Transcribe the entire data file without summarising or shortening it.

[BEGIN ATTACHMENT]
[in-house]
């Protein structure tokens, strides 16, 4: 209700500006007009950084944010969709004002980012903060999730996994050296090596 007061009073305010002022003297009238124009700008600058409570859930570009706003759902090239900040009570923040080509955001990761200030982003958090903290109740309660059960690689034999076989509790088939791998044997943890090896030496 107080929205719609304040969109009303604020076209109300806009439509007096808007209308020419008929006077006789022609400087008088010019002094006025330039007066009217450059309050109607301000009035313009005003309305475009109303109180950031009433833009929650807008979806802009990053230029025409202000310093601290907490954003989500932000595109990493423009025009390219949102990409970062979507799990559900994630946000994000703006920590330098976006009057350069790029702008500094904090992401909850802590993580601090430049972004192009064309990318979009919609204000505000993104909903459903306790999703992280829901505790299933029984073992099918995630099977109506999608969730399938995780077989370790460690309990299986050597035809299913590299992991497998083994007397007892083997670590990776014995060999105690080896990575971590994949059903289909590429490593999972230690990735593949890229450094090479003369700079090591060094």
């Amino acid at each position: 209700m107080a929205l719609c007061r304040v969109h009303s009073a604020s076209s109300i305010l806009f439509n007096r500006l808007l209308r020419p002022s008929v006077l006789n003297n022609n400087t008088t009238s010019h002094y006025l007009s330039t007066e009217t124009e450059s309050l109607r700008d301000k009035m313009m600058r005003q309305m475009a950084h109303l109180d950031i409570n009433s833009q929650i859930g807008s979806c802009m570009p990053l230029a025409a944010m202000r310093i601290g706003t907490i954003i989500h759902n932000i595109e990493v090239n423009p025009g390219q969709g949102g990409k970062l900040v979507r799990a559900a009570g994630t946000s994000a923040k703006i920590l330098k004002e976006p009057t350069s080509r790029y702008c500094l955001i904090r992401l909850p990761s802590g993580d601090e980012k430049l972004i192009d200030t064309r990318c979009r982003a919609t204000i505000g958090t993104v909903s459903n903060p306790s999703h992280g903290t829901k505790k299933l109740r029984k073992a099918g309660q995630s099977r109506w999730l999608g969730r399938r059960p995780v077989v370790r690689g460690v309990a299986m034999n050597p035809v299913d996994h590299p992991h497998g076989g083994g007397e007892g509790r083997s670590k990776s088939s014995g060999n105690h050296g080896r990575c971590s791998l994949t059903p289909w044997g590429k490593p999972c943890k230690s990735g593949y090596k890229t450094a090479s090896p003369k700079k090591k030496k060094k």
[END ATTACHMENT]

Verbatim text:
[in-house]
């Protein structure tokens, strides 16, 4: 209700500006007009950084944010969709004002980012903060999730996994050296090596 007061009073305010002022003297009238124009700008600058409570859930570009706003759902090239900040009570923040080509955001990761200030982003958090903290109740309660059960690689034999076989509790088939791998044997943890090896030496 107080929205719609304040969109009303604020076209109300806009439509007096808007209308020419008929006077006789022609400087008088010019002094006025330039007066009217450059309050109607301000009035313009005003309305475009109303109180950031009433833009929650807008979806802009990053230029025409202000310093601290907490954003989500932000595109990493423009025009390219949102990409970062979507799990559900994630946000994000703006920590330098976006009057350069790029702008500094904090992401909850802590993580601090430049972004192009064309990318979009919609204000505000993104909903459903306790999703992280829901505790299933029984073992099918995630099977109506999608969730399938995780077989370790460690309990299986050597035809299913590299992991497998083994007397007892083997670590990776014995060999105690080896990575971590994949059903289909590429490593999972230690990735593949890229450094090479003369700079090591060094």
């Amino acid at each position: 209700m107080a929205l719609c007061r304040v969109h009303s009073a604020s076209s109300i305010l806009f439509n007096r500006l808007l209308r020419p002022s008929v006077l006789n003297n022609n400087t008088t009238s010019h002094y006025l007009s330039t007066e009217t124009e450059s309050l109607r700008d301000k009035m313009m600058r005003q309305m475009a950084h109303l109180d950031i409570n009433s833009q929650i859930g807008s979806c802009m570009p990053l230029a025409a944010m202000r310093i601290g706003t907490i954003i989500h759902n932000i595109e990493v090239n423009p025009g390219q969709g949102g990409k970062l900040v979507r799990a559900a009570g994630t946000s994000a923040k703006i920590l330098k004002e976006p009057t350069s080509r790029y702008c500094l955001i904090r992401l909850p990761s802590g993580d601090e980012k430049l972004i192009d200030t064309r990318c979009r982003a919609t204000i505000g958090t993104v909903s459903n903060p306790s999703h992280g903290t829901k505790k299933l109740r029984k073992a099918g309660q995630s099977r109506w999730l999608g969730r399938r059960p995780v077989v370790r690689g460690v309990a299986m034999n050597p035809v299913d996994h590299p992991h497998g076989g083994g007397e007892g509790r083997s670590k990776s088939s014995g060999n105690h050296g080896r990575c971590s791998l994949t059903p289909w044997g590429k490593p999972c943890k230690s990735g593949y090596k890229t450094a090479s090896p003369k700079k090591k030496k060094k």